Moscow is trying to bribe its citizens to sign up to serve in the army as Russian President Vladimir Putin watches his forces shrink in Ukraine as the conflict drags on.
“Putin has launched a full-scale recruiting effort,” Rebekah Koffler, a military intelligence strategist and author of “Putin’s Playbook,” told Fox News Digital.
An analysis by the Atlantic Council found that the Russian armed forces turned to the civilian population to help raise money for additional equipment, including drones, thermal imaging cameras, vehicles and medicine, through a group called “All for Victory,” run by propagandist Vladimir Solovyov.
The most surprising initiative pursued by Russian officials involves a payment of 1 million rubles (about $11,000) for anyone who joins the “elite division.” Several pro-military accounts on Telegram have supported the initiative.
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The Atlantic Council noted that this followed an earlier initiative that sought to hire contractors for about 600,000 rubles (about $6,600) in October.
“Every Russian newspaper from Izvestia to Moscow Young Communist carries an announcement about an ‘elite combat division’ of contract soldiers being recruited for the special military operation,” Koffler said.
Kofler argued that “Putin is almost certainly preparing for a very likely conflict in Ukraine” with what amounts to “effective” “covert mobilization.”
“As a former KGB agent, Putin is adept at covert tactics and often uses them to his advantage when he needs to obscure the real situation,” he said. “The reality is these young men are going to be sent to a meat grinder.”
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UK Ministry of Defence he said last month the number of total Russian “permanent” casualties – including those discharged due to injury – is between 150,000 and 190,000 since the start of the conflict, with the total wounded bringing the number to just under 300,000 – not including the Wagner group and the “battalions of captives” who fought at Bahamut. The ministry, in February, more specifically reported a figure of 40,000 to 60,000 dead.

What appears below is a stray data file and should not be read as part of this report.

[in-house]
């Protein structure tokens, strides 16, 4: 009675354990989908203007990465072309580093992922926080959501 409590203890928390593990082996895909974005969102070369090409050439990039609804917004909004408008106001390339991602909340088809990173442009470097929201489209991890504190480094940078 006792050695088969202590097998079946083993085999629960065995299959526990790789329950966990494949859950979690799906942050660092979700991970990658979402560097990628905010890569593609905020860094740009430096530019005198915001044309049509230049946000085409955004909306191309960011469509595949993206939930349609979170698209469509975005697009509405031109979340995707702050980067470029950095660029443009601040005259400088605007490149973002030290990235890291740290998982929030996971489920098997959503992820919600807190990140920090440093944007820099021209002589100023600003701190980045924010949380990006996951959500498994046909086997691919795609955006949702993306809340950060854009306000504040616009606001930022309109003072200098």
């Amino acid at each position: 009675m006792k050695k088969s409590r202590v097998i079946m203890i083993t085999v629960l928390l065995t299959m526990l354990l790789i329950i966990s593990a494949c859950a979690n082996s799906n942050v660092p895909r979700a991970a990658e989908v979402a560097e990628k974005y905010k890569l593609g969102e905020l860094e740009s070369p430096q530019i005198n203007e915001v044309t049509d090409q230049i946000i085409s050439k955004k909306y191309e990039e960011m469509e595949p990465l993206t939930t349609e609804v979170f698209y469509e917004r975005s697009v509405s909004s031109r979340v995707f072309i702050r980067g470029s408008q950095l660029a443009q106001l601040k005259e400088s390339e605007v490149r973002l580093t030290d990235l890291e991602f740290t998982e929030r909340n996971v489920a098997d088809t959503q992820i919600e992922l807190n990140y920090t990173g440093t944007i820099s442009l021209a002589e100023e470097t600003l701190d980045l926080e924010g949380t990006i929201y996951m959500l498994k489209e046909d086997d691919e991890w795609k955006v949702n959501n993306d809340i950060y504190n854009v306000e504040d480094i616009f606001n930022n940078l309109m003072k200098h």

“Idite Lesom”, an anti-war initiative in the country of Georgia that seeks to help Russians avoid the military camp, reported on its Telegram channel that several regions, including Tatarstan, Bashkortostan and the city of Irkutsk, have received promotional messages text. “contractual services”.
Russia over the summer tried to lure troops from neighboring Kazakhstan, a former Soviet republic, with payments of more than 450,000 rubles (about $5,000) offered as pop-ups online, Reuters reported.
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Despite the fact that Kazakhstan calls for peace and does not support the Russian invasion, the ads urge Kazakhs to “stand shoulder to shoulder” and join the Russian army, which would provide an additional monthly salary of at least 190,000 rubles (about $2,000 ) per month and “undisclosed benefits .”
Koffler revealed that some of those benefits include: 50% reimbursement for rent, including “total renovations.” free delivery? psychological help; free university education. vacation time, to be used at their discretion; free gas; and so on.”
“Putin is promising heaven to these young men,” he said, warning that “the reality is that when there’s a high risk of dying in a combat zone, you won’t need any of these enticing benefits.”
Yevgeny Prigozhin, the late founder and leader of Russia’s notorious Wagner mercenaries, had turned to recruiting criminals out of prison in a suicide squad-style deal to offer their freedom after six months of survival at the front.
The prison initiative drew strong criticism, but Prigozhin argued that if Russia did not use criminals and other methods, it should turn to the civilian population, whom he called “dandelion boys … whose milk is still wet on their lips.”
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“Would you rather the murderer go to war or your family members?” he had asked famously, and now quite possibly prophetically. Prigozhin died in the summer after his plane exploded while in exile following a failed coup attempt against the Russian military command.
The Associated Press contributed to this report.